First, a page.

Sound like a familiar refrain? When the economy cools off and consumer demand drops, budgets need to adjust. This may even involve personnel reduction requests, which are never pleasant. There may also be a focus on reducing large, fixed, one-time capital expenditures—this is particularly true if your organization operates under the section of the tax code where some capital expenditures were able to be deducted 100% in the year they were incurred, not depreciated over several years—and translating those into variable operating systems that hopefully reduce themselves when used less and expand only when necessary.
Generally, this will mean delaying or deferring hardware requests and engaging more with cloud-based services that become variable expenses that flex with load and usage. Your giant, expensive refresh projects will probably end up on hold or scaled back significantly&mdasg;making it a fine time to invest in automation, to extend the life and functionality of your existing assets, and in the cloud.
3. A Longer-Term View to Fiscal Reckoning, Reconcilement
The fiscal cliff is getting a lot of attention, probably because it is a fixed date with tangible repercussions and consequences that everyone in power wants to avoid, but the story is much bigger and longer term than even 2013. We may be grappling with yet another “new normal” as the United States—and the world as a whole, to a degree—get their fiscal houses in order.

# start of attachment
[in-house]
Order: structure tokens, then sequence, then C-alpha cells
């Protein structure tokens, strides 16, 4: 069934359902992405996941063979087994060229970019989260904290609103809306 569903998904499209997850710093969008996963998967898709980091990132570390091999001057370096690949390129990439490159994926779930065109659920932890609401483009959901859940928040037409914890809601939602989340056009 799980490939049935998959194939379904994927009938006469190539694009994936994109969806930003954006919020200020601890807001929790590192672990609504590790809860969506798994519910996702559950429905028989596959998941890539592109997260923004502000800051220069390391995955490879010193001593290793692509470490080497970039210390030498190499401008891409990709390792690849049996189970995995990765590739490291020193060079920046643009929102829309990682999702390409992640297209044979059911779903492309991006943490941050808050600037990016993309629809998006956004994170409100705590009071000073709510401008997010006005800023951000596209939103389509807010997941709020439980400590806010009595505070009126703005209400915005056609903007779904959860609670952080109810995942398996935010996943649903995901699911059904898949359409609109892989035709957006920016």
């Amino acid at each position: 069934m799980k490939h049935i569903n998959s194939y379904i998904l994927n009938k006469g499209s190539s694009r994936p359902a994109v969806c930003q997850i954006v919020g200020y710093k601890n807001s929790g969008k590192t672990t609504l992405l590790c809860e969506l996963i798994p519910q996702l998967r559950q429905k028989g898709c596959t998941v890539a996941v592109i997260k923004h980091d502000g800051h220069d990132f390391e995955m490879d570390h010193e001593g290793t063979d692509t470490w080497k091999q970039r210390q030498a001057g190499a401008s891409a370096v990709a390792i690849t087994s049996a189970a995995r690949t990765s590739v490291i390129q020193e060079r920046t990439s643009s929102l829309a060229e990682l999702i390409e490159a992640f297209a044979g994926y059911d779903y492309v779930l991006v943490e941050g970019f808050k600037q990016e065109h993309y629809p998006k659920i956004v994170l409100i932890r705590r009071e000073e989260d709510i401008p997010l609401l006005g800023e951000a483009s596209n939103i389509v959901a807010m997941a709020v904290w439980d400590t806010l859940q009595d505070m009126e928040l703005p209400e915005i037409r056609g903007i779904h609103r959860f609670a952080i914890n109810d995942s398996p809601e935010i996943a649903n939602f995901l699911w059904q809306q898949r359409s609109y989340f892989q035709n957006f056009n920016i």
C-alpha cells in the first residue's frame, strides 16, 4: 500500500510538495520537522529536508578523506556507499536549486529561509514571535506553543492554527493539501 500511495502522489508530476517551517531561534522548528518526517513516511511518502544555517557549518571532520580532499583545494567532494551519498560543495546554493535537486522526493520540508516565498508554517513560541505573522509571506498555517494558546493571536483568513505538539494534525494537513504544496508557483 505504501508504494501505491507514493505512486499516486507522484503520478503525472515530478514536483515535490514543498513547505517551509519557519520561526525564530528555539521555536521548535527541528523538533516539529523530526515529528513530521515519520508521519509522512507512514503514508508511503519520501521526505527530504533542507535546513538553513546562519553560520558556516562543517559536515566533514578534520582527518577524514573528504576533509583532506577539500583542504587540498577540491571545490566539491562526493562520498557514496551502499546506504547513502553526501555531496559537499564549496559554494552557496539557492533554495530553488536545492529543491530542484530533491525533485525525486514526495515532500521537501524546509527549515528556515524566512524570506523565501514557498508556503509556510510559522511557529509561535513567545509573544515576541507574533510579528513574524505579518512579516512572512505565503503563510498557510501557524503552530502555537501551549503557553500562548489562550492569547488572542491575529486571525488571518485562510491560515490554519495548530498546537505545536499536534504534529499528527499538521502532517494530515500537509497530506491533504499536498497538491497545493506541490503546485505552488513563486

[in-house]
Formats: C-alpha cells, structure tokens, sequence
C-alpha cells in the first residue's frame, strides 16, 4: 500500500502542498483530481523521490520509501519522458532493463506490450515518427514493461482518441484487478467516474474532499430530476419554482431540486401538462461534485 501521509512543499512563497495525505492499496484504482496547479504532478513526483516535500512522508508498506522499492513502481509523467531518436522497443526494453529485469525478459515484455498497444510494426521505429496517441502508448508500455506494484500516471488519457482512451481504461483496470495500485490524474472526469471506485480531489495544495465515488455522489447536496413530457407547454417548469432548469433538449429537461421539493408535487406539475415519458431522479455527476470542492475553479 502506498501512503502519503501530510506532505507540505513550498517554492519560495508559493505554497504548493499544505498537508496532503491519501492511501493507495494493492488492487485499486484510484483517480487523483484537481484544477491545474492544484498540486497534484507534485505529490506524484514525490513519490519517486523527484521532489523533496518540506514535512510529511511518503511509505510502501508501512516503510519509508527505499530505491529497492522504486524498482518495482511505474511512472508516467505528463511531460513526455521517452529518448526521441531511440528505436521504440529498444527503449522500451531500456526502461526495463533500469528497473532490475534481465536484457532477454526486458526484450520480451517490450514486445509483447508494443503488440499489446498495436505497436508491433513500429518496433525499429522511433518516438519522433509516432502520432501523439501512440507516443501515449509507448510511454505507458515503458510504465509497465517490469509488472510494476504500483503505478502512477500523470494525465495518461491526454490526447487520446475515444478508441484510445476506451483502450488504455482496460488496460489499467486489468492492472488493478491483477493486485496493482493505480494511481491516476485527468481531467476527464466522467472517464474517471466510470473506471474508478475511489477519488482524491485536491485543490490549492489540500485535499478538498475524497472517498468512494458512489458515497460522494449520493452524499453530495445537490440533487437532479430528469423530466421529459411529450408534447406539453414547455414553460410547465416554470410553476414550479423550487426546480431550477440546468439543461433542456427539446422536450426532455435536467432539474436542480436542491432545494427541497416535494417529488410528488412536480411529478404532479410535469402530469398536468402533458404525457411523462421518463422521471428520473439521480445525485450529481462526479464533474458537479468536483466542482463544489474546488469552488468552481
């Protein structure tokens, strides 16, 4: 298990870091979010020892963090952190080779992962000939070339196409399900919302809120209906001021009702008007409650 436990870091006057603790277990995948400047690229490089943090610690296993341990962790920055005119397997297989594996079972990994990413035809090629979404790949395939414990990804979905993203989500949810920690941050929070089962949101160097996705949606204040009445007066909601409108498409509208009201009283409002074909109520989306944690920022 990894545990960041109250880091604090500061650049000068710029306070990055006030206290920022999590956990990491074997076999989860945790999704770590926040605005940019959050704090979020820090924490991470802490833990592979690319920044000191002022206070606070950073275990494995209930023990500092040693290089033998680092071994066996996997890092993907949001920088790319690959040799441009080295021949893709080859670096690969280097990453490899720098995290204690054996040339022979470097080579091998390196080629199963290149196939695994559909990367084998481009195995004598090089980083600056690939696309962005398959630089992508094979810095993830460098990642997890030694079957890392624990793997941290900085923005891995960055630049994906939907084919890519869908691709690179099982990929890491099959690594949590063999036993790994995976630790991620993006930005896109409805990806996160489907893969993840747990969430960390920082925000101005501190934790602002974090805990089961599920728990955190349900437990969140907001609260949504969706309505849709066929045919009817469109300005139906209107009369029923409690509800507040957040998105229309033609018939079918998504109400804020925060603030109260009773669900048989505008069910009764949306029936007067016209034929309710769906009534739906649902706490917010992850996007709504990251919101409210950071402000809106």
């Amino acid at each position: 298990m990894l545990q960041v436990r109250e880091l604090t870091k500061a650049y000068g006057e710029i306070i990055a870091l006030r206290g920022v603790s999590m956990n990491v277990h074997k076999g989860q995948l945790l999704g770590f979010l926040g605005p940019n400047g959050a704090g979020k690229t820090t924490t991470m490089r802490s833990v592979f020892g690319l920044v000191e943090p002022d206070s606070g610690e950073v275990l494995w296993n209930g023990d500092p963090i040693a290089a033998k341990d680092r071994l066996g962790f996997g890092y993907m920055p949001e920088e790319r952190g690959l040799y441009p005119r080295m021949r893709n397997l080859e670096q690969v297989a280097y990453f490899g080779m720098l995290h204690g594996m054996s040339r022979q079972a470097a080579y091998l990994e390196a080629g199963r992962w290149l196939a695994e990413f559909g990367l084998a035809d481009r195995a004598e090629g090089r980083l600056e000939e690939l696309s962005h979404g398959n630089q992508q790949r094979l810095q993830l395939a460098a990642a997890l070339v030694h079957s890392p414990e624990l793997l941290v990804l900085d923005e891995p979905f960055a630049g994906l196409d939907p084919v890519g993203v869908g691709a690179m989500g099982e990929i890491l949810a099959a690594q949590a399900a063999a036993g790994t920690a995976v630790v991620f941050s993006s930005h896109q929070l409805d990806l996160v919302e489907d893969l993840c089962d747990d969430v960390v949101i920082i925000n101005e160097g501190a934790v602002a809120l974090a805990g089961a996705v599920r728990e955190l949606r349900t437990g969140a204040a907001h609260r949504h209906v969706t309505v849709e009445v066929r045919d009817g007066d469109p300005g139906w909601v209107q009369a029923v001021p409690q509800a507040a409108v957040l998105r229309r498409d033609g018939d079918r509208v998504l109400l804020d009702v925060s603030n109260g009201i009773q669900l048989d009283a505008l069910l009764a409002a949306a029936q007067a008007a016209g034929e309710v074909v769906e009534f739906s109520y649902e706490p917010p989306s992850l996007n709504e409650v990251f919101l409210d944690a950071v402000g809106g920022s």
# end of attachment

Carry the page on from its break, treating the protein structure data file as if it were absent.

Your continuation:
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As Wells Fargo senior economist Mark Vitner said in a December interview with the Charlotte Business Journal, “The fiscal cliff is the beginning, not the end. Fiscal policy will continue to restrict the economy, and the bite from taxes will continue to get higher and higher as deductions get whittled away over time.”
A resolution to the fiscal cliff, if it comes, is by no means the end of the challenging time. The moves you make during this period of uncertainty—investing in certain kinds of staff, shifting services and producing consolidation savings, and identifying new business opportunities within the information you already have—will set you up well for the future as the economy continues to internalize the effects of getting back on a positive track.
Your organization has tremendous data sets that grow larger and larger over time. In this body of work there is information on customer purchasing trends, website visits and habits, customer review data and so on.
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In an environment where top-line growth is hard to find, CIOs must dig deeper and be even more of an ally to the business. The data analysis tools and frameworks that can tease out the insights within these datasets will all be in high demand in a year that may be starved for demand. In your budget, find room for qualified data scientists. These professionals are the pianists of your business intelligence symphony. Lobby, push and fight to hire the best folks; they will pay for themselves in new opportunities and increased efficiencies.
The bottom line: As a CIO or a member of technical staff, it’s important to understand the “macro” picture of the fiscal cliff with the appropriate amount of acknowledgement and respect, but the real key to successfully navigating this challenging time is to continue to invest in making IT less of a cost center and more of a business ally. Keep your options open, do more with less and identify opportunities for the business to grow overall. That’s a recipe for success in any environment.